That neural network is now ready. In our example, its now a good image analyzing network for object recognition and can be more easily be trained for specific objects that was the purpose of training the neural network in the first place. Training now is done by presenting images of the objects at the input layer and telling it which output units should fire for those objects and this time, running the backpropagation alrogithm to train the entire deep neural network as a whole for each image.

Neural network APIs/libraries/frameworks

You can program your own neural network from scratch, but lately there have been more and more libraries and APIs made available online for you to use. All of the ones listed below run on normal computers as well as GPUs unless otherwise noted.

• TensorFlow - Low-level machine learning API, including for neural networks.
Languages: Python, C++ is on the way
Designed for distributing machine learning across multiple machines and GPUs. It's a low-level one, but a Keras (see below) version is being worked on specifically for TensorFlow.
• Keras - High-level neural network API.
Languages: Python
Uses other lower level frameworks such as TensorFlow and Theano underneath. Makes it easier to use TensorFlow and Theano. Plans are underway to support CNTK as well. A separate version of Keras is being worked on specially for TensorFlow.
• TFLearn - High-level neural networks API.
Language: Python
This is a high-level API that uses TensorFlow underneath, making it easier to use TensorFlow.
• MXNet - High-level neural networks API. Languages: C++, Python, R, Scala, Julia, Perl, Matlab and Javascript
Runs on multiple platforms.
• PyTorch - High-level neural network API.
Language: Python
This is fairly new and runs on Linux and OS-X, using Torch underneath.
• Microsoft Cognitive Toolkit (CNTK) - Low-level neural network API.
Languages: Python, C++
Currently runs on Windows and Linux. A version is being worked on for Keras.
• Apple's CoreML - Framework for integrating machine learning into apps that run on Apple products.
• ConvNetJS - Neural network API.
Lanugages: Javascript (no GPU support)
This one can run in a browser.
• FANN (Fast Artificial Neural Network) - High-level neural network API.
Languages: supports over 15 languages (no GPU support)
This has been privately developed for many years and is very popular, including being included in Linux distributions. It is limited to fully connected and sparsely connected neural networks i.e. no convolutional or recurrent neural networks.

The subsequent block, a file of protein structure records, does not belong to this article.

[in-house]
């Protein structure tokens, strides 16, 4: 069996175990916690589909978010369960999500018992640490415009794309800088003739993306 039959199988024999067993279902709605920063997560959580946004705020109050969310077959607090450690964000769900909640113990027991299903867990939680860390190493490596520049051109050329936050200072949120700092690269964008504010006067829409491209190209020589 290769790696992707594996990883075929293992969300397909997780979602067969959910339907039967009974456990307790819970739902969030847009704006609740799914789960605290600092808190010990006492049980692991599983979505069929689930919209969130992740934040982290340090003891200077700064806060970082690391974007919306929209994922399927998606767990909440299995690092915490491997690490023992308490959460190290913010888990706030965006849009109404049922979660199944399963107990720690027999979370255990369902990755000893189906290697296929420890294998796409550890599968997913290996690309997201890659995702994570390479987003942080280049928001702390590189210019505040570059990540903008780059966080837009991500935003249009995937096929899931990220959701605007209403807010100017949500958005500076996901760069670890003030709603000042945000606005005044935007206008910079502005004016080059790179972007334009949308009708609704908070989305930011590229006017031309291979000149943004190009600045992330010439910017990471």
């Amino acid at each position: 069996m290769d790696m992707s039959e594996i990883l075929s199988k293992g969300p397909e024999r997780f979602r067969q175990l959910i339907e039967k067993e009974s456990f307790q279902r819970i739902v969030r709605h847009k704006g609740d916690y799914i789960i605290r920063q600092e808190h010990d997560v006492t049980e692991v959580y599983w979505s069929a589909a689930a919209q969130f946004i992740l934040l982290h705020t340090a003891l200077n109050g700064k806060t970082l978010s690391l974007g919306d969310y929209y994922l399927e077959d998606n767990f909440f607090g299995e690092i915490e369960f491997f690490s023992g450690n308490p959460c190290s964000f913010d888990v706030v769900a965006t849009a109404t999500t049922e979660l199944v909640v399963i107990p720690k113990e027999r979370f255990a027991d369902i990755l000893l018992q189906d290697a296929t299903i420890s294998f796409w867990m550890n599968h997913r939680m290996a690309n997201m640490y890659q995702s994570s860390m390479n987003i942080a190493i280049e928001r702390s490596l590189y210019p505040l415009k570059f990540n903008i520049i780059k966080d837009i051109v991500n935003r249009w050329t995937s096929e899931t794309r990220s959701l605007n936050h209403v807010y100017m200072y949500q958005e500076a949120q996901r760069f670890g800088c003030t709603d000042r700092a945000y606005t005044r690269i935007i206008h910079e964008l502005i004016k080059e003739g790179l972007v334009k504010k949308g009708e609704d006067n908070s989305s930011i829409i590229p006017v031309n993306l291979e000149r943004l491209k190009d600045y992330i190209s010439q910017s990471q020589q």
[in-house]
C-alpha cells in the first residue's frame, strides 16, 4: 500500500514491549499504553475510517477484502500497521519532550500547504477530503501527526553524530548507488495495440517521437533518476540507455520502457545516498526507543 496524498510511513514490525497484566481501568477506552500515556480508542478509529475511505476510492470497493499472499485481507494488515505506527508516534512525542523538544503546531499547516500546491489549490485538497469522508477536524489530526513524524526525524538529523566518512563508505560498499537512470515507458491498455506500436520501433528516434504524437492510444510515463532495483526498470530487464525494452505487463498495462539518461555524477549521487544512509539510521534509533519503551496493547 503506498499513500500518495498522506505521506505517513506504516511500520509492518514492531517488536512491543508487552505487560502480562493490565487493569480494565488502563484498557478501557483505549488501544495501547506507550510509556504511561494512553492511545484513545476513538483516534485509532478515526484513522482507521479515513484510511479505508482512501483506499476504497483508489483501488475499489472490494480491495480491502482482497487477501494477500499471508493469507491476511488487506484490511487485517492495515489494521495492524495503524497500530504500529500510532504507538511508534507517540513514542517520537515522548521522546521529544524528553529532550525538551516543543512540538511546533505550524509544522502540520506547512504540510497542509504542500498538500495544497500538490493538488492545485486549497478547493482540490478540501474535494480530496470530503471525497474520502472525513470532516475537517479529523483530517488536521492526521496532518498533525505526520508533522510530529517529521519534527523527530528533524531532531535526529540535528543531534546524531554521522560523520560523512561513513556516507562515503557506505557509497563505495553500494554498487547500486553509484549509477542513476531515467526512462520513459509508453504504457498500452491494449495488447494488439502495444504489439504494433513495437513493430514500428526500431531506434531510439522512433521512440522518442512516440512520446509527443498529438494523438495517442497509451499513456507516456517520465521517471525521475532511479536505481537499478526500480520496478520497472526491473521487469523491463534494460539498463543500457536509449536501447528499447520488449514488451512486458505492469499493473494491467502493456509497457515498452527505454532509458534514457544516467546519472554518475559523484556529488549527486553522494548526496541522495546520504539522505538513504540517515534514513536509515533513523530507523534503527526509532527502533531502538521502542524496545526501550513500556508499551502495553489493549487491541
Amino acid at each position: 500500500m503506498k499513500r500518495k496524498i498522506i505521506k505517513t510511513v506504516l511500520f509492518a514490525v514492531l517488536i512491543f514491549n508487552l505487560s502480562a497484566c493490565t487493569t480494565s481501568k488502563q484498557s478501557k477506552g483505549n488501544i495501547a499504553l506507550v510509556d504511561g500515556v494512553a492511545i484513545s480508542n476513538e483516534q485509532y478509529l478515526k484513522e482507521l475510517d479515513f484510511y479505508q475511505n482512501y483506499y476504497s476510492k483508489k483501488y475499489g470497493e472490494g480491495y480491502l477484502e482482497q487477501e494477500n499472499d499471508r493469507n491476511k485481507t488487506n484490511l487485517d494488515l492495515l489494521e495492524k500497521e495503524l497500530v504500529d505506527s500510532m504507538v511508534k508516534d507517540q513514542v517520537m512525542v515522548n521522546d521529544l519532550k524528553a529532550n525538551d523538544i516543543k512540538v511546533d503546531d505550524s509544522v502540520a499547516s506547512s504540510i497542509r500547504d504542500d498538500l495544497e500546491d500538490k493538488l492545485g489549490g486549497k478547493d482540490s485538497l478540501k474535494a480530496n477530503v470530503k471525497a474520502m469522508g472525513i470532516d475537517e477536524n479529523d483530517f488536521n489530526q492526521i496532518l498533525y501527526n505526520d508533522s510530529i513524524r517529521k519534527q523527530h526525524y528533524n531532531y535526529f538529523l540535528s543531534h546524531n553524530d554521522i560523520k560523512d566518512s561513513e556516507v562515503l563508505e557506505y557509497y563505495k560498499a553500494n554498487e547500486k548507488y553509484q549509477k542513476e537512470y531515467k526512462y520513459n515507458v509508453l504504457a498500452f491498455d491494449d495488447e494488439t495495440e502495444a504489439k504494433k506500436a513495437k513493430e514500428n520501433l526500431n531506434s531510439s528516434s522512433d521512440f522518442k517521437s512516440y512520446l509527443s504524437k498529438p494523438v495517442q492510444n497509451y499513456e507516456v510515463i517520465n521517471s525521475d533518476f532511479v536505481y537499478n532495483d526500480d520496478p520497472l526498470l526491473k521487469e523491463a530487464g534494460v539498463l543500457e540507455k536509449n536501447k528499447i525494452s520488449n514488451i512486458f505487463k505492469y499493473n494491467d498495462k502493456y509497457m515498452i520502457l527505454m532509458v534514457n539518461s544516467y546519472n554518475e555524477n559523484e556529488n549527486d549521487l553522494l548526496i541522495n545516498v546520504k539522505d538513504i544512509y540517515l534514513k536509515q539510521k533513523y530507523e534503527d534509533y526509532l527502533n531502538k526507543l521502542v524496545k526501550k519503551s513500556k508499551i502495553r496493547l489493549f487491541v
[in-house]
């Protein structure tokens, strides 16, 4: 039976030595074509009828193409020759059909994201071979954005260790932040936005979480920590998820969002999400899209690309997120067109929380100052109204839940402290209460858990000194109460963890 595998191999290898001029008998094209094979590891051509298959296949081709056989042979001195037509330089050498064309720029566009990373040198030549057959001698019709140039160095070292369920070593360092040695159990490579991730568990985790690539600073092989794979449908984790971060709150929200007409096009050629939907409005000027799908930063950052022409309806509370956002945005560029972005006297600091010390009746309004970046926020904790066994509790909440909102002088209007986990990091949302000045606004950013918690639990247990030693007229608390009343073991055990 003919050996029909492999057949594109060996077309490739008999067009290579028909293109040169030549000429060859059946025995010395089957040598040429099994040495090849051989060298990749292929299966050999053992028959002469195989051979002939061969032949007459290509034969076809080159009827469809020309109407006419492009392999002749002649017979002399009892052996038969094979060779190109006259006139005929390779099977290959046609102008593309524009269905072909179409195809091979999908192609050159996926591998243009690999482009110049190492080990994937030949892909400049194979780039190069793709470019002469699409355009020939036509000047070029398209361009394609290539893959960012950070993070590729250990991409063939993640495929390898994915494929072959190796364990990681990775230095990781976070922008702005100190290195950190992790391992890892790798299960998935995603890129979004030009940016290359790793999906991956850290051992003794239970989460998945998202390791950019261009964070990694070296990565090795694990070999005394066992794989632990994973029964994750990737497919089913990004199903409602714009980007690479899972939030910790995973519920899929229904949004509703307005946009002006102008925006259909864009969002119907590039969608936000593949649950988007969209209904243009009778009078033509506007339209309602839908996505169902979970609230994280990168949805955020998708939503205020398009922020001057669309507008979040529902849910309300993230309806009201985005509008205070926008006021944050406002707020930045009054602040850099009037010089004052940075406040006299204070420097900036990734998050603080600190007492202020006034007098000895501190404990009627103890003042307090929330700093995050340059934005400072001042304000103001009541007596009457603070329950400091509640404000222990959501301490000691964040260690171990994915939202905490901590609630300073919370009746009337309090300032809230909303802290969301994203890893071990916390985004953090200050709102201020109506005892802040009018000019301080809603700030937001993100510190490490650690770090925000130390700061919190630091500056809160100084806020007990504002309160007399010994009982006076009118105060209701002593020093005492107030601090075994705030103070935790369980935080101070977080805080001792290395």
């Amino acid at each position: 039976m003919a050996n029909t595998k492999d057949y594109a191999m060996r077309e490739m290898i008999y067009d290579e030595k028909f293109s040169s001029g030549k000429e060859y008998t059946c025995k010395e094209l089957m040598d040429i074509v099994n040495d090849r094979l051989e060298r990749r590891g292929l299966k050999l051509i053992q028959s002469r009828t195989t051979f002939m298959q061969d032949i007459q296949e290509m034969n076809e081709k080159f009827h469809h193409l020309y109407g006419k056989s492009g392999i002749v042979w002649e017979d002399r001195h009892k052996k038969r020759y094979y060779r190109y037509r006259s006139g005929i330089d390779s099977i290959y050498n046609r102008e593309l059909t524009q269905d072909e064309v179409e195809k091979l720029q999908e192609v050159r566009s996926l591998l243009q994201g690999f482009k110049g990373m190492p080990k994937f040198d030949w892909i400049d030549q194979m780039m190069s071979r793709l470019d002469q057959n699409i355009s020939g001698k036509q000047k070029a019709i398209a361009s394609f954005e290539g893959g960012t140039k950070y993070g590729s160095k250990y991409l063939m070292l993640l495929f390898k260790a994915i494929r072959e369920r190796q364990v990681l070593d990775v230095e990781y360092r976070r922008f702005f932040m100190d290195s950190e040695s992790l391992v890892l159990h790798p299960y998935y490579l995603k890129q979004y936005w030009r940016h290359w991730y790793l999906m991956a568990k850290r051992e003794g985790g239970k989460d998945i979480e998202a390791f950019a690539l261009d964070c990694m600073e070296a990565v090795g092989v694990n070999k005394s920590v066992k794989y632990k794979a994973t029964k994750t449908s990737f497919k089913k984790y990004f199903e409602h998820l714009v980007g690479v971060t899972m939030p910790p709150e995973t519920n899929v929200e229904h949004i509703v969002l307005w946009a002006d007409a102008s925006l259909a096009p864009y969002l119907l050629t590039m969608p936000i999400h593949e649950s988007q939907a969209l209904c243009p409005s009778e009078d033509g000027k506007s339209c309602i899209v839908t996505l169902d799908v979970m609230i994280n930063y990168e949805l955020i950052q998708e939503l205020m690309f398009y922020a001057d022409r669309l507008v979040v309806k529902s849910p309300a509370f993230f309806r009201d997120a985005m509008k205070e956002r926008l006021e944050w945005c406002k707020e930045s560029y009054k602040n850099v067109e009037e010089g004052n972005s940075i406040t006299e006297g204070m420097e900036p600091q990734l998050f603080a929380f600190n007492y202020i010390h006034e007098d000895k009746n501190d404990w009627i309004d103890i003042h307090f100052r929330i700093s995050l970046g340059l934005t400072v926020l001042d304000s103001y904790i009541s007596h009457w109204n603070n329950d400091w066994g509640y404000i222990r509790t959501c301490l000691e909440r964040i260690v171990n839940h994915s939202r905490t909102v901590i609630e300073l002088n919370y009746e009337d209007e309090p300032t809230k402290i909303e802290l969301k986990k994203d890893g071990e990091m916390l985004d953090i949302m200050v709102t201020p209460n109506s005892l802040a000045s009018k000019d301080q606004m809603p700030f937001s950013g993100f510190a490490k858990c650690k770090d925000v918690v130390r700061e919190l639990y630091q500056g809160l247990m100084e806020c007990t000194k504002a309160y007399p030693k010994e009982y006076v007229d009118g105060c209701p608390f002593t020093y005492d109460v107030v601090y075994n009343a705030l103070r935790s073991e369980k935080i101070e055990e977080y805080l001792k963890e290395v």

• Wekinator - Software to create mappings of gestures, sounds,... to actions to perform.
• Caffe - High-level neural network API and command line interface.
Languages: command line tools, Python, MATLAB
This has been developed over many years by the Berkeley AI Research and community contributors. You can define the neural network in a plain text file, detail how to train it in a second plain text file called a solver, and then process it using the caffe command line tool for the training. You can then use the trained neural network within a Python program, for example.
• OpenAI Gym - Toolkit for developing and comparing reinforcement learning algorithms.
Language: Python (more on the way)
• Torch - Neural network API.
Language: LuaJIT
• Deeplearning4j - Deep learning for Java and Scala.
Languages: Java, Scala
• Theano - Numerical computation library.
Language: Python
This is an open source numerical computation library designed for efficiently processing multi-dimensional arrays, which are what neural networks mainly consist of. It runs on Windows, Linux and OS-X and has been developed by the University of Montreal since 1991.

When using Python neural network frameworks, you may come across mention of NumPy. NumPy is a scientific computation library for Python that makes possible fast computations which would otherwise be slower due to Python's being an interpreted language.

The above are examples of libraries that can result in very powerful neural networks. If you want something simple and small to play with the there's my own simple 3 layer backpropagation neural network library.

You can even get some already trained neural networks such as the Caffe Model Zoo.

Machine learning online services

You can also do a lot of things using neural networks without having to program the neural network side of it. This is done using various online services.